Ordinary Time: August 1st
Memorial of St. Alphonsus Liguori, bishop & doctor
Old Calendar: Holy Machabees, martyrs; St. Peter's Chains (Lammas Day)
St. Alphonsus de Liguori was a great preacher of the Gospel to the poor. His charity and apostolic spirit led him to found the Congregation of the Most Holy Redeemer to carry on this work. He sent his Redemptorists, as our Lord did the Apostles, into the countryside and the market towns and villages, to announce the Kingdom of God. He became Bishop of Sant' Agata dei Goti, near Naples, and died at the age of ninety, in 1787. For his great works on Moral Theology he has been declared a Doctor of the Church.According to the 1962 Missal of St. John XXIII the Extraordinary Form of the Roman Rite, today is the feast of St. Peter's Chains, commonly referred to as Lammas Day (Loaf Mass). It celebrates the dedication of the basilica of St. Peter ad Vincula in Rome which was built in about 432 on the Esquiline Hill in Rome and consecrated on August 1. It is also the commemoration of the Holy Machabees. The seven Machabees were brothers martyred with their mother under Antiochus Epiphanes in about the year 150 before Christ. There is an account of their wonderful death in the Old Testament. Their relics venerated at Antioch in the time of St. Jerome, were translated to Rome in the sixth century, to the church of St. Peter's Chains.
St. Alphonsus Liguori
Alphonsus Liguori, born in 1696, was the son of an ancient Neapolitan family. His father was an officer in the Royal Navy. At the age of sixteen, Alphonsus received his doctorate in both canon and civil law and for nearly ten years practiced at the bar. When he found that one of the legal cases he was defending was not based on justice but on political intrigue, he gave up the practice of law and dedicated his life to God.
- From the Catholic Culture Library: Habits of Holiness by Vito Lombardi.
- Visit the Redemptorists for more information about St. Alphonsus Ligouri
- To purchase books by St. Alphonsus visit Tan Books
- See Anastpaul for more information
St. Peter's Chains
There in some controversy as to whether St. Peter's chains were brought from Jerusalem by Eudoxia in 439, or by some travelers sent to the East in search of them by the martyr St. Balbina and her father, St. Quirinus, in 116. Gerbet defends the latter opinion and says St. Balbina gave them to Theodora, sister of St. Hermes, martyr, Prefect of Rome, from whom they passed into the hands of Pope St. Alexander I (108-117). St. Bede the Venerable, writing in the seventh century, speaks of the chains in connection with St. Balbina and St. Alexander.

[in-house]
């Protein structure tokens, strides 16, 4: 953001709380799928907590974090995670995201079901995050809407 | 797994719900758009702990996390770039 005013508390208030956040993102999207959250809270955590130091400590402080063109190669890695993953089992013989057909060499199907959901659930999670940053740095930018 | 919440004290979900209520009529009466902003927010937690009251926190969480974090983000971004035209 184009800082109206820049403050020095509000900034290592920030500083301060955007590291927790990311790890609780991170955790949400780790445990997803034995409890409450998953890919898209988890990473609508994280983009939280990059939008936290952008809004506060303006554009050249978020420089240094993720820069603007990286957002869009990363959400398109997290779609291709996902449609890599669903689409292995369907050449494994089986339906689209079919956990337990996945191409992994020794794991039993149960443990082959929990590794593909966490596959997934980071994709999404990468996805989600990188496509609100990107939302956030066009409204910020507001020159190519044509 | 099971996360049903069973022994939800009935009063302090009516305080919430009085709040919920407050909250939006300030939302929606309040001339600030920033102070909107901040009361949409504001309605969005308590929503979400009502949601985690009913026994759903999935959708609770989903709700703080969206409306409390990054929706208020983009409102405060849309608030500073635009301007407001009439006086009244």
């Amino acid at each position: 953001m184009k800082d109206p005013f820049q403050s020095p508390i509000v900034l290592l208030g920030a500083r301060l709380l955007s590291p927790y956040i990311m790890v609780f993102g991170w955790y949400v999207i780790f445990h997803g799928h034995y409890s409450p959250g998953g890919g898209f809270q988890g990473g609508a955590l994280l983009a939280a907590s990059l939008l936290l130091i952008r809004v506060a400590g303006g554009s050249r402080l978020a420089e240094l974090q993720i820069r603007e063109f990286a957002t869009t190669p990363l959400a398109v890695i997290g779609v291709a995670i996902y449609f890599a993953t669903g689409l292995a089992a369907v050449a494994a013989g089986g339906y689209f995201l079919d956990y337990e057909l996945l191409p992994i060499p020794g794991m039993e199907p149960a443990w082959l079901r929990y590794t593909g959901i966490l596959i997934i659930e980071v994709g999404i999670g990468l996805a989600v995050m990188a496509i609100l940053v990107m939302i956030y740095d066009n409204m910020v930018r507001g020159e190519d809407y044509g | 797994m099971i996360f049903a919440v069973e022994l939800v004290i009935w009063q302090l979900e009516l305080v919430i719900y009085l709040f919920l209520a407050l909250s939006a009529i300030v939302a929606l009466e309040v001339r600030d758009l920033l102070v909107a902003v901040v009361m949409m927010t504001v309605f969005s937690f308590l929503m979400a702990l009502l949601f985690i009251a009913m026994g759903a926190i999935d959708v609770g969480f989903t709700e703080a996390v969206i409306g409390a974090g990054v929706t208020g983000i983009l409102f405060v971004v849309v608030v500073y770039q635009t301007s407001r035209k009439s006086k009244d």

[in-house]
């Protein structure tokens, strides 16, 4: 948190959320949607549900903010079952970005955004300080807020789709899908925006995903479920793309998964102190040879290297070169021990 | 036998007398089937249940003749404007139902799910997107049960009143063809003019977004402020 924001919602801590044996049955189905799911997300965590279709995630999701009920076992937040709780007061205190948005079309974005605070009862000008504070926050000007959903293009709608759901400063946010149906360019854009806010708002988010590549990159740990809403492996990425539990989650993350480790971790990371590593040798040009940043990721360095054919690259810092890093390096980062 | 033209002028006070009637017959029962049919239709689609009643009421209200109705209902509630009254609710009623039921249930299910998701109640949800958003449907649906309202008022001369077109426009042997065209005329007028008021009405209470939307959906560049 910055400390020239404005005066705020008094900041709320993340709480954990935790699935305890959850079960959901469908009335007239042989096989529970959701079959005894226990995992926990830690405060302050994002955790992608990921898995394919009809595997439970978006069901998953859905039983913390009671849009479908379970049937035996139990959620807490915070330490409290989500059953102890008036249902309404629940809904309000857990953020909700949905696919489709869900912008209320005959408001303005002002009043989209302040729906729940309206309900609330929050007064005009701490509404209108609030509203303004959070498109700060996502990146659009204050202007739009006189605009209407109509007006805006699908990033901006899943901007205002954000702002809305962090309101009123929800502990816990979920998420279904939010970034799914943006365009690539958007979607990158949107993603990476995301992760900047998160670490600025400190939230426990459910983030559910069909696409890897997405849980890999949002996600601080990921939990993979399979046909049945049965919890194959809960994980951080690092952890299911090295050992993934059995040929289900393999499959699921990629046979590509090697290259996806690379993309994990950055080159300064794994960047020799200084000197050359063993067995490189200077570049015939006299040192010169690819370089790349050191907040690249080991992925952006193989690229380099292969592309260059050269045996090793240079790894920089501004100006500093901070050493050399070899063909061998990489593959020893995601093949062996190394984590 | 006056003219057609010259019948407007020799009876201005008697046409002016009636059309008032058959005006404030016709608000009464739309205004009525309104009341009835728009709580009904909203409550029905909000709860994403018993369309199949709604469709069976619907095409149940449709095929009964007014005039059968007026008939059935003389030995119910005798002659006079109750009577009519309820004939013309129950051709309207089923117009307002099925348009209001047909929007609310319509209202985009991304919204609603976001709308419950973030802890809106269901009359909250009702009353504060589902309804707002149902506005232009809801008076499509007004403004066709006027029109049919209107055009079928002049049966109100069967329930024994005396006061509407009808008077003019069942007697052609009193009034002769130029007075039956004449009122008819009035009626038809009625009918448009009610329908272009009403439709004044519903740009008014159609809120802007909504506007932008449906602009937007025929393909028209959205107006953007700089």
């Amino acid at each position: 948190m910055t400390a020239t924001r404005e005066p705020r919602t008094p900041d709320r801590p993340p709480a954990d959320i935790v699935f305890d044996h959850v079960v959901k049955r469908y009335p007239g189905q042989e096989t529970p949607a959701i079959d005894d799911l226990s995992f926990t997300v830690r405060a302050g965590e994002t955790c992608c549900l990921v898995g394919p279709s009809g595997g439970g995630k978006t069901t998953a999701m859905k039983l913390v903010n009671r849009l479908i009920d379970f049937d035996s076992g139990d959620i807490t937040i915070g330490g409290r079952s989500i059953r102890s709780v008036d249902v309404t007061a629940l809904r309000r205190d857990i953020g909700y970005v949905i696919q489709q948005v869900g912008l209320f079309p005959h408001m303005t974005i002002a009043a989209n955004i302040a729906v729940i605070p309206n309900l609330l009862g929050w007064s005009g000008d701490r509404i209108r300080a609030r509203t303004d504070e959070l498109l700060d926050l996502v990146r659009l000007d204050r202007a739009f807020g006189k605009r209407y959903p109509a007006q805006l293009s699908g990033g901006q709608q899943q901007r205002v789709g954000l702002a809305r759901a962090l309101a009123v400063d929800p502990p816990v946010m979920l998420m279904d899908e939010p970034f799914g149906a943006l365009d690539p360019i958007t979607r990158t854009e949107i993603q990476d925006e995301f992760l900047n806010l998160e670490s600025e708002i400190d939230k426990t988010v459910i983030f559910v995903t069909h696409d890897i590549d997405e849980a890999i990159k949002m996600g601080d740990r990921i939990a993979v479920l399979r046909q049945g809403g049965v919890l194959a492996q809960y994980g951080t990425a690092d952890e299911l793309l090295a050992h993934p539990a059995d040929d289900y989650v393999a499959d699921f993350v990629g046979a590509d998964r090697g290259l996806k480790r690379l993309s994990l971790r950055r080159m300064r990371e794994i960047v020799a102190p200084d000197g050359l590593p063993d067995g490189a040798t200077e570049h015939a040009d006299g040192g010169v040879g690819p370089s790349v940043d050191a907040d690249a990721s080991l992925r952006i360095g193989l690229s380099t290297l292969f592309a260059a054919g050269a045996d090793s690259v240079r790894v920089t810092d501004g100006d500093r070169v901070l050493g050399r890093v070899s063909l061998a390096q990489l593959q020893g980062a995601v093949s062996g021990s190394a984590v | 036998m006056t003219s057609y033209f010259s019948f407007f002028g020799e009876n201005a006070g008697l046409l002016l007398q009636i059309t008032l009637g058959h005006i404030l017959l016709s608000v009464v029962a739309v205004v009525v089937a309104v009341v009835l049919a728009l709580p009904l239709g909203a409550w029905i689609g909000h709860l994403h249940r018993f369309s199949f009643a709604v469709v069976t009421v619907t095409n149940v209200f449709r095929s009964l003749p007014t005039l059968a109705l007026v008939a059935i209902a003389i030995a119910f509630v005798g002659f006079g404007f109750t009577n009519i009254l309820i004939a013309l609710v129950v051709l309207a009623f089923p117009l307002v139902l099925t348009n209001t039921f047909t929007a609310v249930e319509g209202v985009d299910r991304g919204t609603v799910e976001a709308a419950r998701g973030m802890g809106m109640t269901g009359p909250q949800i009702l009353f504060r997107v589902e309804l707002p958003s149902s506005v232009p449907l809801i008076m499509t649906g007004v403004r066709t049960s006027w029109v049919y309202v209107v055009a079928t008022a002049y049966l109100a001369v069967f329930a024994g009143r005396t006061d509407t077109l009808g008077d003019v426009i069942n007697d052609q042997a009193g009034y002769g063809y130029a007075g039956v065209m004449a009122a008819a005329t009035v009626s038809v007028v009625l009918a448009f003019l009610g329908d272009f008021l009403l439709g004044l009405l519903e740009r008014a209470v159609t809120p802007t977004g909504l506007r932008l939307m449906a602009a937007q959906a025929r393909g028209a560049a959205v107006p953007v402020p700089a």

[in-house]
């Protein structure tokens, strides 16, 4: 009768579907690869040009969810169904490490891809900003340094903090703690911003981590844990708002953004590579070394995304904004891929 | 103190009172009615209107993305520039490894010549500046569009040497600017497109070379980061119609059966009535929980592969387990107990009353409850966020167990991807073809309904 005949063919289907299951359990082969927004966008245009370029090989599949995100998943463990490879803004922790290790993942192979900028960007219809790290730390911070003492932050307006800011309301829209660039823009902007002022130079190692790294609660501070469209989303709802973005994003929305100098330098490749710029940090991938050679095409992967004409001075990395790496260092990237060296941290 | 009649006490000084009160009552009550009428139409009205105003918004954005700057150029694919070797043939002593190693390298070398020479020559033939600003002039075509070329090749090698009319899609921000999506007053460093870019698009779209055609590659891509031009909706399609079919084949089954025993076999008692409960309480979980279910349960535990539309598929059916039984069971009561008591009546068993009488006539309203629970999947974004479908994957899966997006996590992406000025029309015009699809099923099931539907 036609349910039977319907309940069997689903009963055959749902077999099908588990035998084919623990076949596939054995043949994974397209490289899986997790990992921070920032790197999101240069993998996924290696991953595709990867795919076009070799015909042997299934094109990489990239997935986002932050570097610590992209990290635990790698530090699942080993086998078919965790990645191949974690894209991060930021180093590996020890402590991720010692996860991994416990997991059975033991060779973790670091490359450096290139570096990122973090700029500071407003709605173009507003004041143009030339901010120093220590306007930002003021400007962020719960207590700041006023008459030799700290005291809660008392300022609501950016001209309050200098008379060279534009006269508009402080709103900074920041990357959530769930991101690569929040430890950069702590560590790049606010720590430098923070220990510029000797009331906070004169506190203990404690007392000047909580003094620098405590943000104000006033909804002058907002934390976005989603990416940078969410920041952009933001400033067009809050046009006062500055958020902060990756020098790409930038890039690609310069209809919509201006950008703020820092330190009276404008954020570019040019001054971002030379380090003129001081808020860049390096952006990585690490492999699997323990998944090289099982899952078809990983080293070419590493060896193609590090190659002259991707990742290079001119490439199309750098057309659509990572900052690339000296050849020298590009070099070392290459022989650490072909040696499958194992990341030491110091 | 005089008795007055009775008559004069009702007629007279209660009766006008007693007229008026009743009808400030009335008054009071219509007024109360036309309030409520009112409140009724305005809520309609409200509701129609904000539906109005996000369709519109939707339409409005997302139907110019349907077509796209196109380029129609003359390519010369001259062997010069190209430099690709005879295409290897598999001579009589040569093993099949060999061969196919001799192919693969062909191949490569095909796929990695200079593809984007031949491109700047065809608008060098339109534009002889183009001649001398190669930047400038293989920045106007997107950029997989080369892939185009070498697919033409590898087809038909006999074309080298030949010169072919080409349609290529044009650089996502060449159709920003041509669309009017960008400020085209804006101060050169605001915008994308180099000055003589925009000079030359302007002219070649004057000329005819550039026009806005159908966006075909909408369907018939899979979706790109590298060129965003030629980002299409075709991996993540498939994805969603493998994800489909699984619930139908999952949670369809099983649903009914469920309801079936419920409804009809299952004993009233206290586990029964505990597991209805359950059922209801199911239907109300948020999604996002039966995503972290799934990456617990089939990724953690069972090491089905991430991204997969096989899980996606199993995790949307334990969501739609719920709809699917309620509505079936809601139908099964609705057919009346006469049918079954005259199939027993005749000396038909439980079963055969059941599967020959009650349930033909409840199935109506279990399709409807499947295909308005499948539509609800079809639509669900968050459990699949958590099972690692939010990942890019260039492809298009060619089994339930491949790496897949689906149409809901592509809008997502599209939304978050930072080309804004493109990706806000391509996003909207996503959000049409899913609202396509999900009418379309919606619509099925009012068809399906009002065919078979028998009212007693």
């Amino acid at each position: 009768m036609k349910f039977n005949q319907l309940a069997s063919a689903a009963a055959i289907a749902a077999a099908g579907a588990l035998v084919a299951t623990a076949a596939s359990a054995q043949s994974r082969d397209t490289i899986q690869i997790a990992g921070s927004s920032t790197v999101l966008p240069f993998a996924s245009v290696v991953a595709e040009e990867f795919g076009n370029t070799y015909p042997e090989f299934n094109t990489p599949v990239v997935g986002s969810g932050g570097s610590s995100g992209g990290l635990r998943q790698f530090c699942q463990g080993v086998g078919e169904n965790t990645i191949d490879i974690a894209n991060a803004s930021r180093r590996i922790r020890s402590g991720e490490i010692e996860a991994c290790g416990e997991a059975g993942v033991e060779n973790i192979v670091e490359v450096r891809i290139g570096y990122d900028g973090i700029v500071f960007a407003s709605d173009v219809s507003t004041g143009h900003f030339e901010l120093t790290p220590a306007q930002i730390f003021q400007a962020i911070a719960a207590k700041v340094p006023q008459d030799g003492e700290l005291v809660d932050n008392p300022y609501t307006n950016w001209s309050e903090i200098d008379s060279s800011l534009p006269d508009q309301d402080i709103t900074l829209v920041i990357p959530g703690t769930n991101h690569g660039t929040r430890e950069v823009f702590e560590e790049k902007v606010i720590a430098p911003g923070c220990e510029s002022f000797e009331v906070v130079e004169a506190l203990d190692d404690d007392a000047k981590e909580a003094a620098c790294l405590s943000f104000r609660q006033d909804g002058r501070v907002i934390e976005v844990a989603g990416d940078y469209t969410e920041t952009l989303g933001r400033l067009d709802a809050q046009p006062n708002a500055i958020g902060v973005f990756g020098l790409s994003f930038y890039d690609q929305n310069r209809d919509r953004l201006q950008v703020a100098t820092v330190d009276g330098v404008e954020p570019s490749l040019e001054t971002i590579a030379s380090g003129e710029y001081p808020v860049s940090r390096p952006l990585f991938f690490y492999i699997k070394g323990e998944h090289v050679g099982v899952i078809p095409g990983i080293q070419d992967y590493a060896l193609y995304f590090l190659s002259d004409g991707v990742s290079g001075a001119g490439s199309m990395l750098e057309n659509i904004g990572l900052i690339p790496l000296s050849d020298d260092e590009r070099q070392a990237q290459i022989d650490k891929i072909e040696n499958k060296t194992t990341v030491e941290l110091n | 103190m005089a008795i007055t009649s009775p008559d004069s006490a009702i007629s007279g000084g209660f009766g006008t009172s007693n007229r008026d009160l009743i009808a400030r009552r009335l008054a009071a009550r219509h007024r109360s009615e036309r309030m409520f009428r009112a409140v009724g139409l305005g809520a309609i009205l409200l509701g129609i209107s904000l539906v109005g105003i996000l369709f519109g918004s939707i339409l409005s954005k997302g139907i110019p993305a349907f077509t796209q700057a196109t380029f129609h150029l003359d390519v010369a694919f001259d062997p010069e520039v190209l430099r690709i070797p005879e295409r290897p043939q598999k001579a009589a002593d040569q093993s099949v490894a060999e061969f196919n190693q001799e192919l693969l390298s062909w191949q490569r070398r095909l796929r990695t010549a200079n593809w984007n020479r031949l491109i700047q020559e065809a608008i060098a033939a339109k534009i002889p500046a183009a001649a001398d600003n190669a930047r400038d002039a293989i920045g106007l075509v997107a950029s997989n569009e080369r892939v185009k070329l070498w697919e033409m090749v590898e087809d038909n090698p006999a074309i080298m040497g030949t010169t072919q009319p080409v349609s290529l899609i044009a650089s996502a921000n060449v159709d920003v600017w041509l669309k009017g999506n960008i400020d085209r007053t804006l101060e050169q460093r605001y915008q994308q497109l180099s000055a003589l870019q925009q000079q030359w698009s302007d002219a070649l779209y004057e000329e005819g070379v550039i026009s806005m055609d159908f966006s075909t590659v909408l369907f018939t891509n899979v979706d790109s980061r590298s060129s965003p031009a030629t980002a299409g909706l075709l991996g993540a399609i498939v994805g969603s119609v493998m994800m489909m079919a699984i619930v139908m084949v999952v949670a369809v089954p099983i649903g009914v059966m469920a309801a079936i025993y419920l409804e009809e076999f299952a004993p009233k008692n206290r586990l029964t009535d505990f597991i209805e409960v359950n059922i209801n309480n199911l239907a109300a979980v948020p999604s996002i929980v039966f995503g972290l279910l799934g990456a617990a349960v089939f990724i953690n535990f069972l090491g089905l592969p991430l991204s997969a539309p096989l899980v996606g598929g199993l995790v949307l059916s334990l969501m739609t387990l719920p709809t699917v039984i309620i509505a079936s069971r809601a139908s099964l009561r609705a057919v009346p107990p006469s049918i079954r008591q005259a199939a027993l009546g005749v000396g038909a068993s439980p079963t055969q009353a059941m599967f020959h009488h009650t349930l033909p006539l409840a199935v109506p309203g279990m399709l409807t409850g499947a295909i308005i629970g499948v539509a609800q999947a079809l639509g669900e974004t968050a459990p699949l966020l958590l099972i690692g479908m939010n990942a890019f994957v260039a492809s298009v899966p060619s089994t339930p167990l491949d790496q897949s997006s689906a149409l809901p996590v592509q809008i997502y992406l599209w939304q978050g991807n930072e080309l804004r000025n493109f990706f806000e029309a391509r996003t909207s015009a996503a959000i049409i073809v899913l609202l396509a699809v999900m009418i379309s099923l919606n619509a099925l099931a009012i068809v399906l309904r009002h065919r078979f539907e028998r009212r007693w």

- The chains in the Church of St. Peter in Chains in Rome are said to be two sets of chains from both times of St. Peter's imprisonment, in the Mammertime Prison and the chains from Jerusalem when the angel released him. Read the account in Acts 12:1-19.
- For this traditional "first fruits" of the wheat harvest thanksgiving feast, bake some bread.
- The cathedral for the diocese of Cincinnati is dedicated to St. Peter in Chains. This cathedral was first dedicated in 1845, with some restoration and renovation in the 1950s. It is a beautiful church to visit if you are ever in the area.
- Read The Chains of St. Peter in Rome
- Read about the Basilica of Saint Peter in Chains and view pictures here, you can also watch a short video about the basilica
The seven Maccabean brothers, together with their mother, were martyred about the year 164 B.C. by King Antiochus Epiphanes. The mother in particular deserves to be admired for the heroic fortitude with which she encouraged her children to suffer and die. Their remains were venerated at Antioch. After the church which was built above their resting-place was destroyed, they were taken to Rome; during the renovation of the high altar of St. Peter in Chains (1876), a sarcophagus dating from the fourth or fifth century was found; lead tablets related the relics to those of the Maccabean martyrs and their mother. Seldom does it happen that the Roman Church venerates Old Testament saints in the Mass and Office; it is much more common in the Greek rite. Martyrdom before the advent of Christ was possible only through faith and hope in Christ. Today's feast is among the oldest in the sanctoral cycle. In the Second Book of Machabees, sacred Scripture recounts the passion and death of the Machabees in a very edifying manner. St. Gregory Nazianz discusses why Christians honor these Old Testament saints: "They deserve to be universally venerated because they showed themselves courageous and steadfastly loyal to the laws and traditions of their fathers. For if already before the passion of Christ they suffered death as martyrs, what heroism would they have shown if they had suffered after Christ, and with the death of the Lord as a model? A further point. To me and to all who love God it is highly probable that according to a mystic and hidden logic no one who endured martyrdom before the advent of Christ was able to do so without faith in Christ."